Meat Supplies Will Support Hog Prices

Hog prices were record high in 2011. The average live-weight price for 51percent/52 percent lean hogs was $66.11 per hundredweight, up 20.1 percent from 2010, 60.3 percent higher than in 2009 and 12.5 percent above the 1982 record.  On a carcass-weight basis, negotiated hog prices averaged $87.05 per hundredweight in 2011.

Although pork production is expected to be up over 2 percent from 2011, forecasts are for 2012 hog prices to average close to 2011. Why? The supply of competing meat is expected to be down 3 percent, with beef down 4.1 percent and broilers down 2.9 percent. January retail pork prices were 3.4 cents per pound higher than in December and 25.4 cents higher than in January 2011.


Exports Should Hold Strong

U.S. meat exports were record high last year as pork, beef, chicken and turkey each set a record. Exports equaled 16.9 percent of total 2011 U.S. meat and poultry production, or 15.68 billion pounds, up 13 percent from 2010 and 9.7 percent above the 2008 record. 

Pork exports in 2011 equaled 22.9 percent of production, while imports equaled 3.5 percent, continuing a downtrend. They totaled 5.2 billion pounds worth $5.32 billion, or $48 per hog slaughtered.  The top foreign buyers and their share of U.S. pork were Japan, 28.5 percent; Mexico, 20 percent; China, 12.9 percent; Canada, 9.8 percent; and South Korea, 8.8 percent. U.S. exports set records despite record-high pork, beef and turkey prices. The weak dollar is key in driving  export records and should continue into 2012.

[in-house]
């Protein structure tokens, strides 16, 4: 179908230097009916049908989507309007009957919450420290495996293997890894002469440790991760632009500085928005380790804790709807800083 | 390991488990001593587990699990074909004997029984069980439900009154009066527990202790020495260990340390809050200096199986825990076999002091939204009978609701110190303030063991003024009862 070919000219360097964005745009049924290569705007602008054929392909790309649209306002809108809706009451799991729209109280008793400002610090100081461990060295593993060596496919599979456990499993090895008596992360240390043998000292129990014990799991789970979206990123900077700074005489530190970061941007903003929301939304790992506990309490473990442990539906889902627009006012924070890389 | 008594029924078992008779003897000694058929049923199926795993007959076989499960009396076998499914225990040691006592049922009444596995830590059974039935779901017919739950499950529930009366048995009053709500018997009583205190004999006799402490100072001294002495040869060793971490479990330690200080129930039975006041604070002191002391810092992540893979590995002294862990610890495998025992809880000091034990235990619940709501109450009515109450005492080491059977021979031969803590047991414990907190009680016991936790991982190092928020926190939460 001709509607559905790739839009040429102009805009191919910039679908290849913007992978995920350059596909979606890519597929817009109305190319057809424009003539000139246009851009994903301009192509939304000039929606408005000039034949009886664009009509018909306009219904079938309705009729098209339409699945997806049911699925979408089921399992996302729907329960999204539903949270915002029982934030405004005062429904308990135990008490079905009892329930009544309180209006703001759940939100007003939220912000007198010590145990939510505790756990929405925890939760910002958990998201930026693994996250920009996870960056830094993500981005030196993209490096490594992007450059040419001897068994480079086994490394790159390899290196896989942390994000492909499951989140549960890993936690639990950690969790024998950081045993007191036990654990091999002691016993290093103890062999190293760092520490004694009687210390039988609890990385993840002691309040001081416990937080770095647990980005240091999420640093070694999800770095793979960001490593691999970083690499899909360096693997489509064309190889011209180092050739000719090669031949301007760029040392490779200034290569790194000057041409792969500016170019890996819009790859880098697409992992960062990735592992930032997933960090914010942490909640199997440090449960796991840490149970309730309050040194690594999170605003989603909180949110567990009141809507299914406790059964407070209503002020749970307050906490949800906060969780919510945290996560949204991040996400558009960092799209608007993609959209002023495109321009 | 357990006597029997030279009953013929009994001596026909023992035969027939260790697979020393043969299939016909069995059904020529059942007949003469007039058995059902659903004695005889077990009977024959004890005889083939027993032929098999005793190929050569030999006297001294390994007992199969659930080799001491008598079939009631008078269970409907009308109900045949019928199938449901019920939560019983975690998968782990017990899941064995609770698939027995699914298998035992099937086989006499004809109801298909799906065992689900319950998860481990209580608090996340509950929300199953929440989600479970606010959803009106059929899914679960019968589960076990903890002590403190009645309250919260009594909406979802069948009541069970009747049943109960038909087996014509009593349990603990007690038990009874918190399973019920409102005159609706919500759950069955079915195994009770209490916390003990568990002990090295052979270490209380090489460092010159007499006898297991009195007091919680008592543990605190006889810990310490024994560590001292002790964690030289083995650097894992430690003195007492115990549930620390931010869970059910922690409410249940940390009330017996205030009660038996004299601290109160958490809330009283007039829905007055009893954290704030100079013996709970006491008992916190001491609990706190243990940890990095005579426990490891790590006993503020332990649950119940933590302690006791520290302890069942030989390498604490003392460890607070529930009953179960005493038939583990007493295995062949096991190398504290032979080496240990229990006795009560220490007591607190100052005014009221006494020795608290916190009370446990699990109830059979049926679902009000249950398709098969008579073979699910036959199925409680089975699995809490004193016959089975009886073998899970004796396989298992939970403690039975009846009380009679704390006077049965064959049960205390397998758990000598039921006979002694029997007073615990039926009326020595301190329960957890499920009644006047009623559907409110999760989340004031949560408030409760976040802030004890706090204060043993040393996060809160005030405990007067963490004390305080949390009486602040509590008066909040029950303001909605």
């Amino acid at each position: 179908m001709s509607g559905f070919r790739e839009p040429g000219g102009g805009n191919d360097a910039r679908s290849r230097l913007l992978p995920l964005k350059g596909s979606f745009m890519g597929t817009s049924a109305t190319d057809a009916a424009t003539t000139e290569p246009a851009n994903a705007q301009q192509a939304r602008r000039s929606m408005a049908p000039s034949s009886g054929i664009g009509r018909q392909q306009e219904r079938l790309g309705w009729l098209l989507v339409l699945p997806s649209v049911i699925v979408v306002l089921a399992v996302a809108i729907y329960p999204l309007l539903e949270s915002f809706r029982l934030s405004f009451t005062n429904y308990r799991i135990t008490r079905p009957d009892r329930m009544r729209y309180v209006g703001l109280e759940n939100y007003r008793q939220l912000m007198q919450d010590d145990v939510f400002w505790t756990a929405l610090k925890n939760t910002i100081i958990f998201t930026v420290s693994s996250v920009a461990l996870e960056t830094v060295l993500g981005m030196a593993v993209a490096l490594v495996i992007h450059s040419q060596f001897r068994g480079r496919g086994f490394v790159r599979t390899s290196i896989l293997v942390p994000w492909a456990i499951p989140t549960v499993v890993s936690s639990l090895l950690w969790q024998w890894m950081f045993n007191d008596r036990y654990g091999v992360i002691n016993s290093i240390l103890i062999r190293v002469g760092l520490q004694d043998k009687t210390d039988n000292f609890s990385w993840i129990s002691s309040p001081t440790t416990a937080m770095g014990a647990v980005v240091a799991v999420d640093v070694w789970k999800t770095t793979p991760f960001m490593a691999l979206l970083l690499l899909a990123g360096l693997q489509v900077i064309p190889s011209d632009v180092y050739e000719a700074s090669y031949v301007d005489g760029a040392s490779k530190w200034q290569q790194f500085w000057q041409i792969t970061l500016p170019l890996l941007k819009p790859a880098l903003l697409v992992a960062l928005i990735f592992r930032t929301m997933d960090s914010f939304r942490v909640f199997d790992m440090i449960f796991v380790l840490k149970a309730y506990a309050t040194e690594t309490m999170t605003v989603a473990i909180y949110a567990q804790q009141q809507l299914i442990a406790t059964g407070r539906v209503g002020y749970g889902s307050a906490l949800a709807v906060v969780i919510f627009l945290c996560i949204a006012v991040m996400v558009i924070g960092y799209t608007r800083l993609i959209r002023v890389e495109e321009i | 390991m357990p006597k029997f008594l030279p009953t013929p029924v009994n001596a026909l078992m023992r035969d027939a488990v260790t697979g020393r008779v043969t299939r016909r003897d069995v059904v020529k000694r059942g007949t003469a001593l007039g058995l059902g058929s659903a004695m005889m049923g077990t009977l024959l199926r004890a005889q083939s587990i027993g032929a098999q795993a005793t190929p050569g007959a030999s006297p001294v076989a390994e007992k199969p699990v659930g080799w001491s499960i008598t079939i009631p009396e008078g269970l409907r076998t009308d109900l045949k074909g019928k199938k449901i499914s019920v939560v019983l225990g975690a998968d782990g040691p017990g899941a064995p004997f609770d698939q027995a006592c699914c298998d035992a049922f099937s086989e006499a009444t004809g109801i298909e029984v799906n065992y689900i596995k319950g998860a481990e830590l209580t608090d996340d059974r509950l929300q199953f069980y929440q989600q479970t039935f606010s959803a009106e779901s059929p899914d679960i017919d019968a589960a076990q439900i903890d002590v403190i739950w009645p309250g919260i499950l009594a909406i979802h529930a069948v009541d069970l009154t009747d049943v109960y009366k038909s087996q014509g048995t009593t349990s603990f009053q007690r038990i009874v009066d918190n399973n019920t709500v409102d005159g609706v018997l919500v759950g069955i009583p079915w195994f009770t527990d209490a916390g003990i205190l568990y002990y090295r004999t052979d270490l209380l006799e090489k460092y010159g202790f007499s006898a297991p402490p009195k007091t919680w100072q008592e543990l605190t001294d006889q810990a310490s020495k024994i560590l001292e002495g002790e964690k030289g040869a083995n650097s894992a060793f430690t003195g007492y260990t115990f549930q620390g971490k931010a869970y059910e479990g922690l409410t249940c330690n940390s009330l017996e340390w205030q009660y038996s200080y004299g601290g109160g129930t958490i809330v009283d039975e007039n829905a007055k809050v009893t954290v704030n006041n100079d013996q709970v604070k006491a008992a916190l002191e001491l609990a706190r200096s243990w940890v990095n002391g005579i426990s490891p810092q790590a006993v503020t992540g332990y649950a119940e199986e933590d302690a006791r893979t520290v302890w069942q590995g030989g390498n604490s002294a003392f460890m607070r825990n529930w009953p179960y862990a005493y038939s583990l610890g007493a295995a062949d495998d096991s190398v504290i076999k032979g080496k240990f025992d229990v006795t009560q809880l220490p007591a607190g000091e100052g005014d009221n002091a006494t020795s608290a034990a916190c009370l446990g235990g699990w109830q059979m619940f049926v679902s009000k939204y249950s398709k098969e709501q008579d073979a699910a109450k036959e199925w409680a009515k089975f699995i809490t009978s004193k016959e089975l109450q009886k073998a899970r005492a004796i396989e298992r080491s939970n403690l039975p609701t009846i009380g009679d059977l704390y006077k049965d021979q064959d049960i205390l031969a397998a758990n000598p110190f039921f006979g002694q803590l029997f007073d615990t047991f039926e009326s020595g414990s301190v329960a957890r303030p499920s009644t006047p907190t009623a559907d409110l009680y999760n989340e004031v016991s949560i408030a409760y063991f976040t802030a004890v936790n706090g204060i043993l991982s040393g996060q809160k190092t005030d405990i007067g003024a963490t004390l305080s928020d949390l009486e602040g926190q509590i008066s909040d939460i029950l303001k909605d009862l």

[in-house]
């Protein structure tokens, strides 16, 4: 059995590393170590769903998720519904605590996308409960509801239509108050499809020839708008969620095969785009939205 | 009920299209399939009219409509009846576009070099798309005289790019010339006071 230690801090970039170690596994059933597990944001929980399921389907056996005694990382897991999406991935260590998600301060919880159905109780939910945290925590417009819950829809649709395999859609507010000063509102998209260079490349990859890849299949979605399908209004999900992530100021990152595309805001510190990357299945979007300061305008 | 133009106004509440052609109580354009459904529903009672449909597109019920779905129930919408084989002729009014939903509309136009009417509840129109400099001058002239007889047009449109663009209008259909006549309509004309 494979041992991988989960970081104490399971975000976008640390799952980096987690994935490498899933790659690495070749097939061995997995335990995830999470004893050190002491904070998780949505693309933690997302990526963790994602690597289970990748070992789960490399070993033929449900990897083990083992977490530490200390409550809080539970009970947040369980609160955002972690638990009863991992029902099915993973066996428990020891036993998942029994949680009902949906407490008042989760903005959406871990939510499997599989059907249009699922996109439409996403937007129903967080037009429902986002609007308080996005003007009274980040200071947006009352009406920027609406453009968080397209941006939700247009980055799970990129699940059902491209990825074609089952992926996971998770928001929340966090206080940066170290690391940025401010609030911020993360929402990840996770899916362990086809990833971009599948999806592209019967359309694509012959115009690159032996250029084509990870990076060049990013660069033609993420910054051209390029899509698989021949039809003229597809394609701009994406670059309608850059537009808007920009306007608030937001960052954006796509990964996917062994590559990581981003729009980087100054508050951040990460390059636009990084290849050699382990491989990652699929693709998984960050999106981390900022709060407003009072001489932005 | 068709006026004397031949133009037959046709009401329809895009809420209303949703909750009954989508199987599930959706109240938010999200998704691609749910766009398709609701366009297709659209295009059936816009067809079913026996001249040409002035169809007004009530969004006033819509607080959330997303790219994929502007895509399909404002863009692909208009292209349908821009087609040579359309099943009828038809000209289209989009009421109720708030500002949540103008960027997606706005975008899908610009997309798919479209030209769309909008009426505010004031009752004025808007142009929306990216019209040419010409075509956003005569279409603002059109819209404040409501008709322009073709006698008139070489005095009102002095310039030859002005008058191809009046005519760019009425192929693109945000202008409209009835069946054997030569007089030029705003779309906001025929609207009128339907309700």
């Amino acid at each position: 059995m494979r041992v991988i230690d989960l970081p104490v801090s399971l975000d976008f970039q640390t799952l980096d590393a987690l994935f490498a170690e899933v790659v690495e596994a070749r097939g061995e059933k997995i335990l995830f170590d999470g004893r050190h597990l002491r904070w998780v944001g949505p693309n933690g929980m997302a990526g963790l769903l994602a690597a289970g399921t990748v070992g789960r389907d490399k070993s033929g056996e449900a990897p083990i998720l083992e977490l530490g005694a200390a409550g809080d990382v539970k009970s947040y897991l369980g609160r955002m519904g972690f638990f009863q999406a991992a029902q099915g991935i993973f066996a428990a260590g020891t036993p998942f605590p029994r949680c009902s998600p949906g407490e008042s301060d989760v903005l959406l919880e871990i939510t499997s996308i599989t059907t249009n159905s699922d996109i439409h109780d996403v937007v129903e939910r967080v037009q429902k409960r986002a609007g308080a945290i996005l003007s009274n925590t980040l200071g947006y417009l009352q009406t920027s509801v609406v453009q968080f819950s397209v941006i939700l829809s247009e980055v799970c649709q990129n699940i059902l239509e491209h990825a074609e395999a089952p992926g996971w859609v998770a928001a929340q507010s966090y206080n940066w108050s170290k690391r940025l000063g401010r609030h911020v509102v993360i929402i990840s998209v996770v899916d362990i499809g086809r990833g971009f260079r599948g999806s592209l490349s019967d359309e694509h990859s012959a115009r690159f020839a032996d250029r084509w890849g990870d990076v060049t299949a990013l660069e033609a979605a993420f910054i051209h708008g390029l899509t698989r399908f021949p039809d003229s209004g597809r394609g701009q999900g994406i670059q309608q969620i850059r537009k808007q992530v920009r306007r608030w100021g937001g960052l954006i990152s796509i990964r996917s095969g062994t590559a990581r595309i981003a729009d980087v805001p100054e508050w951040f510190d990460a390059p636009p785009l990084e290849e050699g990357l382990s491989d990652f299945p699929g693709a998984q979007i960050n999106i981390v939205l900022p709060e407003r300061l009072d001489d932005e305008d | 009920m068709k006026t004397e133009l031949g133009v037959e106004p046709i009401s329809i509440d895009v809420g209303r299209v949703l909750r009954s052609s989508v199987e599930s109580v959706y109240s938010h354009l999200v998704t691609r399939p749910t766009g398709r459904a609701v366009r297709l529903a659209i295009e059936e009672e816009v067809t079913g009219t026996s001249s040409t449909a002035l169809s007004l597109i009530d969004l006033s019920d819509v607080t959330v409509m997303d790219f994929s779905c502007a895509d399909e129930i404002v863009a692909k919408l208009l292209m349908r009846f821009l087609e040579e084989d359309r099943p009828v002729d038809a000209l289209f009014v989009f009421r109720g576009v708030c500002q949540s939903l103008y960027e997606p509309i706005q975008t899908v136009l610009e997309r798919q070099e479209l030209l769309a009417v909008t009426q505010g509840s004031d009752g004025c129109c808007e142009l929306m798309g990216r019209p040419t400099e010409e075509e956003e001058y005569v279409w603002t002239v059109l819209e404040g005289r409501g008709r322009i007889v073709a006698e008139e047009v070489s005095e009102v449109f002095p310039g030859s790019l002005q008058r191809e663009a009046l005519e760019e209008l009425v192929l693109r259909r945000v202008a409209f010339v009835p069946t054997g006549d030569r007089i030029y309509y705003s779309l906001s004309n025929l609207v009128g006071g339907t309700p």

Hog Imports Likely to Mirror 2011

U.S. live-hog exports in 2011 totaled 30,359, of which 82 percent were breeding animals.  Meanwhile, 5.795 million live hogs entered the United States. That’s 0.8 percent more than in 2010 but 42.1 percent below the record set in 2007. All but six head came from Canada.  In 2011, imports equaled 4.8 million feeder pigs and 994,000 other hogs/pigs. About two-thirds of the feeder pigs weighed less than 16 pounds. Of the non-feeder pig imports, 50.6 percent were barrows and gilts for immediate slaughter, 42.8 percent were sows and boars for slaughter and 6.6 percent were imported for breeding. The number of swine which will be imported in 2012 is expected to be very close to 2011 numbers.